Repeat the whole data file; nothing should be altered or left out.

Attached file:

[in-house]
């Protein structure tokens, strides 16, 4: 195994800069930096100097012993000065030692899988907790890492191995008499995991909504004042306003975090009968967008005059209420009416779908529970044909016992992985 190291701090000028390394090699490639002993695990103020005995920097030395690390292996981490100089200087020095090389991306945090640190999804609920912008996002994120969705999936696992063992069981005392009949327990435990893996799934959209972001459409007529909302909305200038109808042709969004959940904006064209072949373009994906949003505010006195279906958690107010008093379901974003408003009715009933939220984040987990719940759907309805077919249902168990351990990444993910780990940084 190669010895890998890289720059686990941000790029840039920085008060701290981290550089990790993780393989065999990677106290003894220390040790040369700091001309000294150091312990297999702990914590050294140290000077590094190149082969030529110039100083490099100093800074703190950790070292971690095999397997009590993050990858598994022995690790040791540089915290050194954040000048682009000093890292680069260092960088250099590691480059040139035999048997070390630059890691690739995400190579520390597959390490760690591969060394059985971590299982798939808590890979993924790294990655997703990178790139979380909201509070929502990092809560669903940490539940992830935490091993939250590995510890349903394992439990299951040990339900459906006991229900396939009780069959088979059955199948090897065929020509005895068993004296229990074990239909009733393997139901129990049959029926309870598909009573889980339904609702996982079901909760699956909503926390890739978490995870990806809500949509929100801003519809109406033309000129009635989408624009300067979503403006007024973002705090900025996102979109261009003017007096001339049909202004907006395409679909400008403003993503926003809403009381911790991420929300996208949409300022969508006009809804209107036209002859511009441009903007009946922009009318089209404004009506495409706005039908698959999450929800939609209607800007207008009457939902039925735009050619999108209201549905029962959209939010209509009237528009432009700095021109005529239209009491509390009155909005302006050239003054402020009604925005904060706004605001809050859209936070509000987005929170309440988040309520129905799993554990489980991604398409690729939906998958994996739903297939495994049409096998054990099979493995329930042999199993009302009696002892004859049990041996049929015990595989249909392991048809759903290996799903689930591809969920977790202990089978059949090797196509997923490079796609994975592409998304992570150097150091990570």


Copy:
[in-house]
């Protein structure tokens, strides 16, 4: 195994800069930096100097012993000065030692899988907790890492191995008499995991909504004042306003975090009968967008005059209420009416779908529970044909016992992985 190291701090000028390394090699490639002993695990103020005995920097030395690390292996981490100089200087020095090389991306945090640190999804609920912008996002994120969705999936696992063992069981005392009949327990435990893996799934959209972001459409007529909302909305200038109808042709969004959940904006064209072949373009994906949003505010006195279906958690107010008093379901974003408003009715009933939220984040987990719940759907309805077919249902168990351990990444993910780990940084 190669010895890998890289720059686990941000790029840039920085008060701290981290550089990790993780393989065999990677106290003894220390040790040369700091001309000294150091312990297999702990914590050294140290000077590094190149082969030529110039100083490099100093800074703190950790070292971690095999397997009590993050990858598994022995690790040791540089915290050194954040000048682009000093890292680069260092960088250099590691480059040139035999048997070390630059890691690739995400190579520390597959390490760690591969060394059985971590299982798939808590890979993924790294990655997703990178790139979380909201509070929502990092809560669903940490539940992830935490091993939250590995510890349903394992439990299951040990339900459906006991229900396939009780069959088979059955199948090897065929020509005895068993004296229990074990239909009733393997139901129990049959029926309870598909009573889980339904609702996982079901909760699956909503926390890739978490995870990806809500949509929100801003519809109406033309000129009635989408624009300067979503403006007024973002705090900025996102979109261009003017007096001339049909202004907006395409679909400008403003993503926003809403009381911790991420929300996208949409300022969508006009809804209107036209002859511009441009903007009946922009009318089209404004009506495409706005039908698959999450929800939609209607800007207008009457939902039925735009050619999108209201549905029962959209939010209509009237528009432009700095021109005529239209009491509390009155909005302006050239003054402020009604925005904060706004605001809050859209936070509000987005929170309440988040309520129905799993554990489980991604398409690729939906998958994996739903297939495994049409096998054990099979493995329930042999199993009302009696002892004859049990041996049929015990595989249909392991048809759903290996799903689930591809969920977790202990089978059949090797196509997923490079796609994975592409998304992570150097150091990570």